Wednesday, May 27, 2009

QR Codes In Publications

Colleagues/

I am greatly interested in learning of Any/All examples of the use of QR Codes in journals, monographs, e-prints, and/or other publications.

As defined by Wikipedia,

"A QR Code is a matrix code (or two-dimensional bar code) created by Japanese corporation Denso-Wave in 1994. The "QR" is derived from "Quick Response", as the creator intended the code to allow its contents to be decoded at high speed. QR Codes are common in Japan, where they are currently the most popular type of two dimensional codes. Moreover, most current Japanese mobile phones can read this code with their camera.

Although initially used for tracking parts in vehicle manufacturing, QR Codes are now used in a much broader context, including both commercial tracking applications and convenience-oriented applications aimed at mobile phone users (known as mobile tagging).

QR Codes storing addresses and URLs may appear in magazines, on signs, buses, business cards or just about any object that users might need information about. Users with a camera phone equipped with the correct reader software can scan the image of the QR Code causing the phone's browser to launch and redirect to the programmed URL. This act of linking from physical world objects is known as a hardlink or physical world hyperlinks.

Users can also generate and print their own QR Code for others to scan and use by visiting one of several free QR Code generating sites."

[http://en.wikipedia.org/wiki/QR_Code]

Additional Information

QR Code.com

[http://www.denso-wave.com/qrcode/index-e.html]

YouTube Videos

[http://tinyurl.com/qcw5vq]

Book

Kroski, Ellyssa / On the Move with the Mobile Web: Libraries and Mobile Technologies / Library Technology Reports / 2008 / vol. 44, n. 5 / pp. 1-48. See pp. 56, 58-59.

>>BTW: I Am Also Interested In The Use Of QR Codes By Libraries<<

If You Are Aware Of The Use Of QR Codes In Any Type of Publication - Print And/Or Electronic, Please Submit As A Comment On This Blog Entry

Thanks!

/Gerry

7 comments:

  1. University of Bath (UK) uses QR codes for books which are available on the shelves. It's very useful as you can then take a list of shelf marks with you. See the catalogue at http://www.bath.ac.uk/library/catalogue.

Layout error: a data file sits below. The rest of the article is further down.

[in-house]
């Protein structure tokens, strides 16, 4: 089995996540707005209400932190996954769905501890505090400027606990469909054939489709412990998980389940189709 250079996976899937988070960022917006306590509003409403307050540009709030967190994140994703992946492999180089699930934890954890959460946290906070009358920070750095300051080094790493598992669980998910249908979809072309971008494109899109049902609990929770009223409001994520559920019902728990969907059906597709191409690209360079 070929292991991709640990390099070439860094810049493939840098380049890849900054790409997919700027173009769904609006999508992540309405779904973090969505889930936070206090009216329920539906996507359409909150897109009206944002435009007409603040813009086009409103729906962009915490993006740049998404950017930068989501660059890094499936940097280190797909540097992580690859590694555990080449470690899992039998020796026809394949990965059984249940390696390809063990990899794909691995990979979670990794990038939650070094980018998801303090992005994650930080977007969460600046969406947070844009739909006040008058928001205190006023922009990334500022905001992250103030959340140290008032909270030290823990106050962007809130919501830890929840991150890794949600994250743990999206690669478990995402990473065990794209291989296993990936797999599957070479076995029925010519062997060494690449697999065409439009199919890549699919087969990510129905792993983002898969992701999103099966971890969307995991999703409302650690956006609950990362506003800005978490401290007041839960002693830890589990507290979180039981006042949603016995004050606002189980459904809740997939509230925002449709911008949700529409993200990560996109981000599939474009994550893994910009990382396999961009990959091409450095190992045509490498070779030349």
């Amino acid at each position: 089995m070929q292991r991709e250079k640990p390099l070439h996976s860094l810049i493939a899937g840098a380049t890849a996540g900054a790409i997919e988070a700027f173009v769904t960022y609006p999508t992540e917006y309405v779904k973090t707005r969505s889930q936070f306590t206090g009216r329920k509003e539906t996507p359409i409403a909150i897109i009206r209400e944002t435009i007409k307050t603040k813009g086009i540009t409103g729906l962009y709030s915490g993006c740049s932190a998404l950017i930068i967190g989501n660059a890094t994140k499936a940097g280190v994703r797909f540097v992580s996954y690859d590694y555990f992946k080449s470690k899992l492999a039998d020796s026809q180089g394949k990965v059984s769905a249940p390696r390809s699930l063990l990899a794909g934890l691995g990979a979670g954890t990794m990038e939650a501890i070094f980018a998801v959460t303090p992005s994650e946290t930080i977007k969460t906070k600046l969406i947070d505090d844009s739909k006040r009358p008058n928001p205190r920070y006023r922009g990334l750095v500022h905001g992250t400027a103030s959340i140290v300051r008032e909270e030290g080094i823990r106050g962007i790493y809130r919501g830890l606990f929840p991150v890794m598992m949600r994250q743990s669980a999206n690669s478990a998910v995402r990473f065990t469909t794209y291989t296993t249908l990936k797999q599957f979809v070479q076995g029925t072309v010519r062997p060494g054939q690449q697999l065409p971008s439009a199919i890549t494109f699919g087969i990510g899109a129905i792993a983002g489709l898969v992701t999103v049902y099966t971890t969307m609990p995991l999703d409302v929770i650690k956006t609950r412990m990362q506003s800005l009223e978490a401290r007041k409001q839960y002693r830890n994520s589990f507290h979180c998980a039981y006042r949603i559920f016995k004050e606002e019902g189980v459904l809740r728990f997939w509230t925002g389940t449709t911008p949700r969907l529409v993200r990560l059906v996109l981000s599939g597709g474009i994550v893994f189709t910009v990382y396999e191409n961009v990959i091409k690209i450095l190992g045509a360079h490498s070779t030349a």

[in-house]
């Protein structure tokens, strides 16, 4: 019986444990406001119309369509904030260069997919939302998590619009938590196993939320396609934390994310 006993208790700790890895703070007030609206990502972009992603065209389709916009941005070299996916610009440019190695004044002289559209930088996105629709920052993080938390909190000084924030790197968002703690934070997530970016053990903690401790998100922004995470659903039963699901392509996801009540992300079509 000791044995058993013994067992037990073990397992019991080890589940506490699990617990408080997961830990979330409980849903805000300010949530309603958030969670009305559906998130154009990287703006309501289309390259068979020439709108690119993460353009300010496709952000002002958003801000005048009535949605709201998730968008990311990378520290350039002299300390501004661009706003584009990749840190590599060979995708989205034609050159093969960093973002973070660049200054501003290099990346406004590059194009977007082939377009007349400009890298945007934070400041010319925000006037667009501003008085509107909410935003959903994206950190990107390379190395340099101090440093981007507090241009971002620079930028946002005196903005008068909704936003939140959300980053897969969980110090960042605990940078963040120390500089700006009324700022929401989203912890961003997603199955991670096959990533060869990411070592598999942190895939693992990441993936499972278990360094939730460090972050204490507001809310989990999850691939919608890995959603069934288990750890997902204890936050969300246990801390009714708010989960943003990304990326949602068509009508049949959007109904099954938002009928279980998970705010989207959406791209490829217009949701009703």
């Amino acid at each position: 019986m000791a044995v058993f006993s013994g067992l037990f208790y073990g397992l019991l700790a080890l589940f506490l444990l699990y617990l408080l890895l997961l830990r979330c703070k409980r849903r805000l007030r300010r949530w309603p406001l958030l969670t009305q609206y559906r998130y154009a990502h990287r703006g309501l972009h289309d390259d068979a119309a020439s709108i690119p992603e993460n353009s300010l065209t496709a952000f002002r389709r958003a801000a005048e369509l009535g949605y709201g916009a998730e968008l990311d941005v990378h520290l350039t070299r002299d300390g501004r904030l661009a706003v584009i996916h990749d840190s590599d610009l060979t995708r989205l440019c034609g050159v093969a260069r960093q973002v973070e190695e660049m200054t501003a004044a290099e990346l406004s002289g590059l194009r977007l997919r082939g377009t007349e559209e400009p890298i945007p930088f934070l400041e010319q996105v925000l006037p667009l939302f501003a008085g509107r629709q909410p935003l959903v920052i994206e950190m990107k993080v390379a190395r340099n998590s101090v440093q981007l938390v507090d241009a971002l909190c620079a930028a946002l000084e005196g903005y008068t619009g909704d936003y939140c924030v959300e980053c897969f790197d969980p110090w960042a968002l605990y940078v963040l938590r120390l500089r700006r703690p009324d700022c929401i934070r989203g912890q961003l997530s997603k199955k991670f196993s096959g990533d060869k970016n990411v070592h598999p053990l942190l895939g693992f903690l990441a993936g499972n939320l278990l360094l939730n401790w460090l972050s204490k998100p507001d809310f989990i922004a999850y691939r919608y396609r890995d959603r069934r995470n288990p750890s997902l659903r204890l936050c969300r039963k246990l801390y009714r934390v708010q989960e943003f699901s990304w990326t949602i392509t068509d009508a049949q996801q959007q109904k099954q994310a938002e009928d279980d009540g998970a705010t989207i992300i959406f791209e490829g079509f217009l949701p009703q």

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  2. Also the Library of the University of Huddersfield (UK) has implemented QR-Codes in their OPAC. See the catalogue at http://webcat.hud.ac.uk

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  3. As Wikipedia says, QR Code is very popular in Japan. Many libraries have their sites and OPACs designed for mobile phones, and they put links to them using QR Code on their ordinary web pages.

    For example:
    -Kyushu University Library
    http://www.lib.kyushu-u.ac.jp/support/mobile.html?skinid=9
    -Doshisha University Library
    http://www.doshisha.ac.jp/library/mydoors/index.html
    -Kyoto University Library
    http://www.kulib.kyoto-u.ac.jp/modules/service/index.php?content_id=7

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  4. We're introducing QR codes into our library (University of Huddersfield, UK) over the next few months. We've lots of examples, from putting them on print journal boxes to link to online holdings, through to putting one on a machine students use to put print credit on their account that will link to a video on how to use it...

    I'm keeping a vague track of what I'm doing on an unofficial project blog at http://librarymobiles.blogspot.com/

    The easiest thing to see that we've already implemented is on our library catalogue (http://webcat.hud.ac.uk). When you run a search, click through to the detailed record for any item and right at the bottom of the page will be a QR code. This links to a URL containing a cut down version of the catalogue record. Bath put QR codes on their catalogue about 2 weeks after us!

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  5. Our library used mobile tagging to enhance a library display for our freshman commonbook experience. Tags link people to videos, artwork, and interactive web pages in support of the exhibit. It was a great way to intergrate online materials with print and to make the display more personal and active.

    Most popular were the tags that linked patrons to a pre-formated search of our library catalog to let people explore the topic further, read book reviews, request materials, etc. The catalog search was a very long url, but the tag made it only one click for the patrons. See our photos at http://www.flickr.com/photos/aculibrary/tags/mobiletagging/

    I appreciate all the great ideas in the comments.

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  6. The Powerhouse Museum had a good post about their experiences using QR codes in museum displays.

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  7. People still need to be informed about the technology and the use of QR codes. Coz even if it’s been a hype in mobile phones for quite some time, most people are still not aware that it exists.

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